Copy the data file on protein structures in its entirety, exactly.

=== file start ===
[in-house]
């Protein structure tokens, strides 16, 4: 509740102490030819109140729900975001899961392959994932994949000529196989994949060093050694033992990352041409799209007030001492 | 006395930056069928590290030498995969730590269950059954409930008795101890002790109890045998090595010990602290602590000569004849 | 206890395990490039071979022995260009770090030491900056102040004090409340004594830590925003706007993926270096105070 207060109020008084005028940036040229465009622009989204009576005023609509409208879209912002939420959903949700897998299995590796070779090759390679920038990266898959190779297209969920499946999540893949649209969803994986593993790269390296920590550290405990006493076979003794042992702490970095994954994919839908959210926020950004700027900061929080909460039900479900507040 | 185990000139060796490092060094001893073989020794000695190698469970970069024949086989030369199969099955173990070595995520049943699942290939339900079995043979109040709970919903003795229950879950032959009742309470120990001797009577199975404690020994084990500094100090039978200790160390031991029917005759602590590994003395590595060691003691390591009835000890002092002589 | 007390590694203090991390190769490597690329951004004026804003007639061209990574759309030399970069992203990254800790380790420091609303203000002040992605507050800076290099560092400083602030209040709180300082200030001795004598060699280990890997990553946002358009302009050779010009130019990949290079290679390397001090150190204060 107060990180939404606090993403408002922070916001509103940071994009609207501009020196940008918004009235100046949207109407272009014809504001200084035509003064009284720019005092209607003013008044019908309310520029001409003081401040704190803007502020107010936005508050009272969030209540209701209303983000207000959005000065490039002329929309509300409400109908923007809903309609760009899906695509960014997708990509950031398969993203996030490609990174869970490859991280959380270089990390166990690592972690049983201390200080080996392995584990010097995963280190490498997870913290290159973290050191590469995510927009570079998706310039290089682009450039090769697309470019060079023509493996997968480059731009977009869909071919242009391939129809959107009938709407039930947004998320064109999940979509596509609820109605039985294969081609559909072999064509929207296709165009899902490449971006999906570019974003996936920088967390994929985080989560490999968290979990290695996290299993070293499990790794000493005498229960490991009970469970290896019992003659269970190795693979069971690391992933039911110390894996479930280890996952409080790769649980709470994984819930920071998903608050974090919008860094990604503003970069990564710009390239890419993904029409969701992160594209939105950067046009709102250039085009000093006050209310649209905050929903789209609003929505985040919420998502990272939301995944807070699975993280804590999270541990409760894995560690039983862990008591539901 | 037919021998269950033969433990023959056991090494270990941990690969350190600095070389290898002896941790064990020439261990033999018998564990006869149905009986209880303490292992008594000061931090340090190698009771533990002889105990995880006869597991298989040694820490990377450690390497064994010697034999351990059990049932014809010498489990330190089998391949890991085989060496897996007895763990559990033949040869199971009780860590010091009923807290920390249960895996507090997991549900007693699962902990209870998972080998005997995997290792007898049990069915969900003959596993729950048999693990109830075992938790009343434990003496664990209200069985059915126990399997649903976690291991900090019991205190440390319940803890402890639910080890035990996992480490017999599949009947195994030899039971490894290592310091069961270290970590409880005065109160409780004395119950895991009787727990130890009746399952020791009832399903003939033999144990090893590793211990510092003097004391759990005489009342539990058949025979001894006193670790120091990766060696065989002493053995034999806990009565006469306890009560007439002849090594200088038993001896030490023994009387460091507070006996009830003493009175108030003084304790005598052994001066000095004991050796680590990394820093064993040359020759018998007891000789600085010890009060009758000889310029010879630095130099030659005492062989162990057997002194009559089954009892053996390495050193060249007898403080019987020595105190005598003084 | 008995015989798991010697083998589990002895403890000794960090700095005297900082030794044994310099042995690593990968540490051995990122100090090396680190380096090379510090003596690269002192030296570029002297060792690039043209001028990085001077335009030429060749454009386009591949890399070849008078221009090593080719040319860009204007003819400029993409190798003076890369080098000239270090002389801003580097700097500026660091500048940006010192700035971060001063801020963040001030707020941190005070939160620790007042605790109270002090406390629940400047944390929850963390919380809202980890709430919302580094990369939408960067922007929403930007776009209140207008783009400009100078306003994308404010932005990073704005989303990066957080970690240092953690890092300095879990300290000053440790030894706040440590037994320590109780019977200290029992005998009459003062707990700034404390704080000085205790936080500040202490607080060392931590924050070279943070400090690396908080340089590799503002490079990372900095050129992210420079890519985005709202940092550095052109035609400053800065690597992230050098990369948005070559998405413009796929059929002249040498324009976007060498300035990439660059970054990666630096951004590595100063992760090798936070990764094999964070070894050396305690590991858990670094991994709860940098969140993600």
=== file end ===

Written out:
[in-house]
């Protein structure tokens, strides 16, 4: 509740102490030819109140729900975001899961392959994932994949000529196989994949060093050694033992990352041409799209007030001492 | 006395930056069928590290030498995969730590269950059954409930008795101890002790109890045998090595010990602290602590000569004849 | 206890395990490039071979022995260009770090030491900056102040004090409340004594830590925003706007993926270096105070 207060109020008084005028940036040229465009622009989204009576005023609509409208879209912002939420959903949700897998299995590796070779090759390679920038990266898959190779297209969920499946999540893949649209969803994986593993790269390296920590550290405990006493076979003794042992702490970095994954994919839908959210926020950004700027900061929080909460039900479900507040 | 185990000139060796490092060094001893073989020794000695190698469970970069024949086989030369199969099955173990070595995520049943699942290939339900079995043979109040709970919903003795229950879950032959009742309470120990001797009577199975404690020994084990500094100090039978200790160390031991029917005759602590590994003395590595060691003691390591009835000890002092002589 | 007390590694203090991390190769490597690329951004004026804003007639061209990574759309030399970069992203990254800790380790420091609303203000002040992605507050800076290099560092400083602030209040709180300082200030001795004598060699280990890997990553946002358009302009050779010009130019990949290079290679390397001090150190204060 107060990180939404606090993403408002922070916001509103940071994009609207501009020196940008918004009235100046949207109407272009014809504001200084035509003064009284720019005092209607003013008044019908309310520029001409003081401040704190803007502020107010936005508050009272969030209540209701209303983000207000959005000065490039002329929309509300409400109908923007809903309609760009899906695509960014997708990509950031398969993203996030490609990174869970490859991280959380270089990390166990690592972690049983201390200080080996392995584990010097995963280190490498997870913290290159973290050191590469995510927009570079998706310039290089682009450039090769697309470019060079023509493996997968480059731009977009869909071919242009391939129809959107009938709407039930947004998320064109999940979509596509609820109605039985294969081609559909072999064509929207296709165009899902490449971006999906570019974003996936920088967390994929985080989560490999968290979990290695996290299993070293499990790794000493005498229960490991009970469970290896019992003659269970190795693979069971690391992933039911110390894996479930280890996952409080790769649980709470994984819930920071998903608050974090919008860094990604503003970069990564710009390239890419993904029409969701992160594209939105950067046009709102250039085009000093006050209310649209905050929903789209609003929505985040919420998502990272939301995944807070699975993280804590999270541990409760894995560690039983862990008591539901 | 037919021998269950033969433990023959056991090494270990941990690969350190600095070389290898002896941790064990020439261990033999018998564990006869149905009986209880303490292992008594000061931090340090190698009771533990002889105990995880006869597991298989040694820490990377450690390497064994010697034999351990059990049932014809010498489990330190089998391949890991085989060496897996007895763990559990033949040869199971009780860590010091009923807290920390249960895996507090997991549900007693699962902990209870998972080998005997995997290792007898049990069915969900003959596993729950048999693990109830075992938790009343434990003496664990209200069985059915126990399997649903976690291991900090019991205190440390319940803890402890639910080890035990996992480490017999599949009947195994030899039971490894290592310091069961270290970590409880005065109160409780004395119950895991009787727990130890009746399952020791009832399903003939033999144990090893590793211990510092003097004391759990005489009342539990058949025979001894006193670790120091990766060696065989002493053995034999806990009565006469306890009560007439002849090594200088038993001896030490023994009387460091507070006996009830003493009175108030003084304790005598052994001066000095004991050796680590990394820093064993040359020759018998007891000789600085010890009060009758000889310029010879630095130099030659005492062989162990057997002194009559089954009892053996390495050193060249007898403080019987020595105190005598003084 | 008995015989798991010697083998589990002895403890000794960090700095005297900082030794044994310099042995690593990968540490051995990122100090090396680190380096090379510090003596690269002192030296570029002297060792690039043209001028990085001077335009030429060749454009386009591949890399070849008078221009090593080719040319860009204007003819400029993409190798003076890369080098000239270090002389801003580097700097500026660091500048940006010192700035971060001063801020963040001030707020941190005070939160620790007042605790109270002090406390629940400047944390929850963390919380809202980890709430919302580094990369939408960067922007929403930007776009209140207008783009400009100078306003994308404010932005990073704005989303990066957080970690240092953690890092300095879990300290000053440790030894706040440590037994320590109780019977200290029992005998009459003062707990700034404390704080000085205790936080500040202490607080060392931590924050070279943070400090690396908080340089590799503002490079990372900095050129992210420079890519985005709202940092550095052109035609400053800065690597992230050098990369948005070559998405413009796929059929002249040498324009976007060498300035990439660059970054990666630096951004590595100063992760090798936070990764094999964070070894050396305690590991858990670094991994709860940098969140993600």